3. Challenging preachers and teachers A biblical understanding of persecution goes on to challenge the thinking of educators within Christianity about the need to teach persecution as integral to the gospel. Persecution is a solid discipleship teaching that should be included in popular courses on the

Christian faith such as Alpha and Christianity Explored. Teachers who develop courses of theological education and Bible College training also need to be challenged.

Finally, it challenges the thinking of local churches engaged in ultimately unimportant matters to recognise the perils of ‘losing the plot’ altogether.

Whatever the imagery, the church can never afford to drift without a sense of eternal purpose or be distracted with trivial matters, the egos of prima donnas or the quest for celebrity.

As I found in my brief encounter with The Matrix, to walk away is to miss out and never fully understand what others are getting excited about. So time spent reflecting on the bigger picture is never wasted. It gives the realism, perspective, reason, motivation, and cause for hope necessary for the best of actions. Unlike The Matrix, the story of persecution is unlikely to break box office records or fill our multiplex theatres. But the persecuted church forces the thinking Christian to centralise the divine plot – and so enables us to view the world ever more biblically. These are radical lives in hard places, sent to be our teachers.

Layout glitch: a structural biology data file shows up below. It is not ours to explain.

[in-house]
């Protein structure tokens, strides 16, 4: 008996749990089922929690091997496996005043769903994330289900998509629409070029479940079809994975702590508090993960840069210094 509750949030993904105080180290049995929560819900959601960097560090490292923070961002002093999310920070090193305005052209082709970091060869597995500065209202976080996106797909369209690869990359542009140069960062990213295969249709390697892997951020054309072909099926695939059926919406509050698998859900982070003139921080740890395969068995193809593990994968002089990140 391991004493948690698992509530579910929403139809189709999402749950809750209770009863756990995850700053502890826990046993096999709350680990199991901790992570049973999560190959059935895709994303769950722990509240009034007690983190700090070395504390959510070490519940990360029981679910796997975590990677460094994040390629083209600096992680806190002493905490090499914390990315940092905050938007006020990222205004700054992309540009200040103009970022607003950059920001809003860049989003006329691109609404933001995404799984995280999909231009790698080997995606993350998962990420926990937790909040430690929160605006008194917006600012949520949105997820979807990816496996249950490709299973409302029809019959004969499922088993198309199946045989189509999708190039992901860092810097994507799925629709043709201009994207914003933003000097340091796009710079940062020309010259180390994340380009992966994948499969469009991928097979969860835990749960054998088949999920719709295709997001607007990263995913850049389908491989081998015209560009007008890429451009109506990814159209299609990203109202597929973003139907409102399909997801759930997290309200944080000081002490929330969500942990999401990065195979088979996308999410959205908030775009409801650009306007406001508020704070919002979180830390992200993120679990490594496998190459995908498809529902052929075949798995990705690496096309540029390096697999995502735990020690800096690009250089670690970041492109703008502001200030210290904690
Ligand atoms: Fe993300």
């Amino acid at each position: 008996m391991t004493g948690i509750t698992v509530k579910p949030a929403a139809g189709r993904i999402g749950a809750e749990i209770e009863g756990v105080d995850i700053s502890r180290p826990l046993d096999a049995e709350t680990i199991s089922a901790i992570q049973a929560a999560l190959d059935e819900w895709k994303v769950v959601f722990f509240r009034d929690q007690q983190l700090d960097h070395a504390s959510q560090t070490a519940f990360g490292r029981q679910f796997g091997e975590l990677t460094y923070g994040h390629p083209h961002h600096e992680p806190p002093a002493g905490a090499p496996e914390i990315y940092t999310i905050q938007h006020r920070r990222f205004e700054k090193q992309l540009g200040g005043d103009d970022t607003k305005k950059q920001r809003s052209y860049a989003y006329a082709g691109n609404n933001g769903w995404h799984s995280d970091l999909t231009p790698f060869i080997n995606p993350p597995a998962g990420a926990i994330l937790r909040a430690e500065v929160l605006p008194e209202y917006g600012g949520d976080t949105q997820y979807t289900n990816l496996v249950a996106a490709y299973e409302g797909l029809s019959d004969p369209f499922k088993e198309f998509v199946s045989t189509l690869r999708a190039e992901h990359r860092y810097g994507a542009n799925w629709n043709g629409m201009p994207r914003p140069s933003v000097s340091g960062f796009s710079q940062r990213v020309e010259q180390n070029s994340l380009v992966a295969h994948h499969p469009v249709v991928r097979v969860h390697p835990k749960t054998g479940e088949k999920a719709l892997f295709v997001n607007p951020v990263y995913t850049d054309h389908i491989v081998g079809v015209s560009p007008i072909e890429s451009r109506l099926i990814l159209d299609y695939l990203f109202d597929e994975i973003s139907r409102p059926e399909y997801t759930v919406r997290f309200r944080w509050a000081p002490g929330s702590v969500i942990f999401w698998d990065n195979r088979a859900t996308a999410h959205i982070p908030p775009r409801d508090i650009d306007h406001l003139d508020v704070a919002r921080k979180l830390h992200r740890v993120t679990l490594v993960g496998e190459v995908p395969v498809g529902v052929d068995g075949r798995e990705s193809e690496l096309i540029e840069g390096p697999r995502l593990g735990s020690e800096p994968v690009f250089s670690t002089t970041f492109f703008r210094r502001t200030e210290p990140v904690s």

So what can you do?

The first step is the hardest... Galatians 6:10 says ‘We should help people whenever we can, especially if they are followers of the Lord.’

Faced with such a huge issue, it’s easy to think that there’s nothing we can do to make a difference. But the fact that we can’t do everything is no reason for us to do nothing. Perhaps the most important thing we can do, therefore, is to do something, to take the first step. Here are 15 responses you could make...

15 Ways that YOU can make a difference

1. Get informed